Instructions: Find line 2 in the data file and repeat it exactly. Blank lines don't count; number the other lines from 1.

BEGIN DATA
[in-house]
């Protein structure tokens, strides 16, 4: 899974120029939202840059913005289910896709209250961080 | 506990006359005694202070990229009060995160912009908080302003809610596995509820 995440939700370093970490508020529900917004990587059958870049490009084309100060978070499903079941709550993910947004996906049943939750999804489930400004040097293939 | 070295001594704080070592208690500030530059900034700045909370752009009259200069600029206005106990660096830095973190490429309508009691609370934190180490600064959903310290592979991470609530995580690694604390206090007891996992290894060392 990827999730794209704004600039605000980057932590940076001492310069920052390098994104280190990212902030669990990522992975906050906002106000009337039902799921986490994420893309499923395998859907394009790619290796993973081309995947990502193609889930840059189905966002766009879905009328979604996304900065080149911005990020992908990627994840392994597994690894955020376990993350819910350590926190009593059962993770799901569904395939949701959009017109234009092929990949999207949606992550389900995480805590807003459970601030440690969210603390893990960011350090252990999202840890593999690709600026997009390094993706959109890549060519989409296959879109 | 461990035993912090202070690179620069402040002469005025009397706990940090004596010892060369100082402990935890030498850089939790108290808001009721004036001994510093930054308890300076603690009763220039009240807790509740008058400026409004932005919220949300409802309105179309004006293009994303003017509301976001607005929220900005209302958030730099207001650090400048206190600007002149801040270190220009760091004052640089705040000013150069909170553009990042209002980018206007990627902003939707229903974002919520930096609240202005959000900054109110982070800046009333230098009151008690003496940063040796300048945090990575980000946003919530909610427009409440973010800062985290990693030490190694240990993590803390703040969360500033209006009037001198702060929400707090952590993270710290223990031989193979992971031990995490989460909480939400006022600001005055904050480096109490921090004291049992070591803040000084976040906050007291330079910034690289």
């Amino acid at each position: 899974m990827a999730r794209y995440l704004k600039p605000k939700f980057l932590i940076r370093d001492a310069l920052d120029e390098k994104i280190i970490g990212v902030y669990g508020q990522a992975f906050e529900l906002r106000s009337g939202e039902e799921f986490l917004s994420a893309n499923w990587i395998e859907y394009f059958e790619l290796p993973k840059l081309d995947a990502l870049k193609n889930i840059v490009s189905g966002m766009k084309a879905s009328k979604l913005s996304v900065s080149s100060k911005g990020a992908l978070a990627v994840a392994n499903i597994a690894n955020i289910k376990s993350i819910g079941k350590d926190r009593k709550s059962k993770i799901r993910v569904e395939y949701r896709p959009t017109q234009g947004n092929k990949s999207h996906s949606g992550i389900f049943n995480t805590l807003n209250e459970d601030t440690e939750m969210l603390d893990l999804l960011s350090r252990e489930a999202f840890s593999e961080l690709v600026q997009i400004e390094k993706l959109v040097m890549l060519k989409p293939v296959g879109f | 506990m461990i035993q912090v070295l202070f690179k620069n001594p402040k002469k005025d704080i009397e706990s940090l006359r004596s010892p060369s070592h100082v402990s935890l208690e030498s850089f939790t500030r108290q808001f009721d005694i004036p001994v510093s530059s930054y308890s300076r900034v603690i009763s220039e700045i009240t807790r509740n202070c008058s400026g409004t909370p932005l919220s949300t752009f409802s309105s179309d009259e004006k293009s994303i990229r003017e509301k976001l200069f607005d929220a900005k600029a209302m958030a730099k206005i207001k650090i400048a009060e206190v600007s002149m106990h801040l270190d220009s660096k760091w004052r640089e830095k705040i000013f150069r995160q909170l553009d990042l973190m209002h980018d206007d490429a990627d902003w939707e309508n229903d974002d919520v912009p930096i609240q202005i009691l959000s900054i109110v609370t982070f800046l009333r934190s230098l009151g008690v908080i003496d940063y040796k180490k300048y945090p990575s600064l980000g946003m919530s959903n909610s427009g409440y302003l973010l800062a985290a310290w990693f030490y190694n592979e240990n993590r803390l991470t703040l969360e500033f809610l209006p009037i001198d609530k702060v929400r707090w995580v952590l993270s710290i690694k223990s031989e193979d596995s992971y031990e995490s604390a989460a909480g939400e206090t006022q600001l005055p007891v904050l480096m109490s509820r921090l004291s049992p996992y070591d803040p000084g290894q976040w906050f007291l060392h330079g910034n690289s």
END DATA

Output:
């Protein structure tokens, strides 16, 4: 899974120029939202840059913005289910896709209250961080 | 506990006359005694202070990229009060995160912009908080302003809610596995509820 995440939700370093970490508020529900917004990587059958870049490009084309100060978070499903079941709550993910947004996906049943939750999804489930400004040097293939 | 070295001594704080070592208690500030530059900034700045909370752009009259200069600029206005106990660096830095973190490429309508009691609370934190180490600064959903310290592979991470609530995580690694604390206090007891996992290894060392 990827999730794209704004600039605000980057932590940076001492310069920052390098994104280190990212902030669990990522992975906050906002106000009337039902799921986490994420893309499923395998859907394009790619290796993973081309995947990502193609889930840059189905966002766009879905009328979604996304900065080149911005990020992908990627994840392994597994690894955020376990993350819910350590926190009593059962993770799901569904395939949701959009017109234009092929990949999207949606992550389900995480805590807003459970601030440690969210603390893990960011350090252990999202840890593999690709600026997009390094993706959109890549060519989409296959879109 | 461990035993912090202070690179620069402040002469005025009397706990940090004596010892060369100082402990935890030498850089939790108290808001009721004036001994510093930054308890300076603690009763220039009240807790509740008058400026409004932005919220949300409802309105179309004006293009994303003017509301976001607005929220900005209302958030730099207001650090400048206190600007002149801040270190220009760091004052640089705040000013150069909170553009990042209002980018206007990627902003939707229903974002919520930096609240202005959000900054109110982070800046009333230098009151008690003496940063040796300048945090990575980000946003919530909610427009409440973010800062985290990693030490190694240990993590803390703040969360500033209006009037001198702060929400707090952590993270710290223990031989193979992971031990995490989460909480939400006022600001005055904050480096109490921090004291049992070591803040000084976040906050007291330079910034690289």